- Ben

Re: Copyright protection, URL's and web comics

Ah, but it is.

See, I agree, not many can actually ‘get famous’ off another’s work. It’s a pipe dream.

However, you cannot honestly think that the aforementioned subjects did not have some hopes of this when creating their works…just because it’s a pipe dream doesn’t mean people think it can’t happen.

Copyright law on the internet admittedly is still a very sticky subject. However, the defining point in this and in my story has to be the APPLICATION of the subject’s respective works.

In my story, the student wrote it as he was a fan of Ellison’s work, and assumed Ellison would not mind. He wanted some recognition, true, but it was essentially a fan piece. The same goes for the maker of the secondary Dilbert web design. He thought he could do a better job, and made a working design he hoped they would use. Again, a fan piece.

Then they both went and did something stupid. They took steps that blatantly broke copyright law.

The student tried to offer his work to Ellison as an actual working script, in hopes Ellison would market it instead of thinking it a fan piece. He basically tried to make something that was not his, his own. This is illegal according to even the basics of copyright law. Stupid.

The Dilbert fan actually took it one step FURTHER by making a working site with artwork and strips from the original Dilbert site, and then presenting it online under HIS NAME as an alternative. He tried to link the Dilbert strip to himself, which is illegal. Again, stupid.

This was not a case of simply ‘borrowing’ a design scheme, or ‘lifting’ a piece of code from another site. This was blatantly taking the Dilbert strip from the original Dilbert site and placing it on HIS site for the general public to see and use.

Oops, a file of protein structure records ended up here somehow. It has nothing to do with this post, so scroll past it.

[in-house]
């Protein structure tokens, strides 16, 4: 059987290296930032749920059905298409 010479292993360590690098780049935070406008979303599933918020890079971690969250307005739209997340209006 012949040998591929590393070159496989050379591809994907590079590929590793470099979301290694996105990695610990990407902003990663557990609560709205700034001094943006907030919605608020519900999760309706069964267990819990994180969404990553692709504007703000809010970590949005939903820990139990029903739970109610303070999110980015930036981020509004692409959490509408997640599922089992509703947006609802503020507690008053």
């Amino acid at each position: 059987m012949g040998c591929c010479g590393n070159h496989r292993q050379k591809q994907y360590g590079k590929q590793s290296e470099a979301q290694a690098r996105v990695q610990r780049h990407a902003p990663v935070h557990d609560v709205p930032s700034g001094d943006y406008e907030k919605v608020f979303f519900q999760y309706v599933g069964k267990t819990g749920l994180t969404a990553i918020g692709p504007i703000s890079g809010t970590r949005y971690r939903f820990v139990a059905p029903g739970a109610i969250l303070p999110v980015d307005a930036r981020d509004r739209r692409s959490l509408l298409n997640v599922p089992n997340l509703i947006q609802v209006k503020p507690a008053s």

You argue that others do work for Dilbert besides Adams. Yet, I argue that they are PAID WORKERS who go in KNOWING their names will not be associated with the piece when finished except in perhaps a small credits page. To compare a paid Dilbert employee to this person is like comparing an actual McDonald’s grill cook to a guy with a grill who sets a wooden stand in front of said McDonald’s selling his version of the Big Mac because ‘he can do it better’. It’s not comparable. And it’s definitely illegal.

This won’t lead to overzealous censorship. However, it WILL protect US from having our work stolen from us as artists.

Copyright Extends to Derivative Works Too

Let me throw out something that hasn't been mentioned yet - you can copyright an html page. In fact by putting an html page online you have a copyright on it because you've published it. If someone links to an element of that html page there's a good argument that that "someone" is creating what is called a "derivative work." And by making that derivative work available on that "someone's" website that's a publication of the derivative work (arguably). You can't create and publish derivative works without permission from the copyright holder.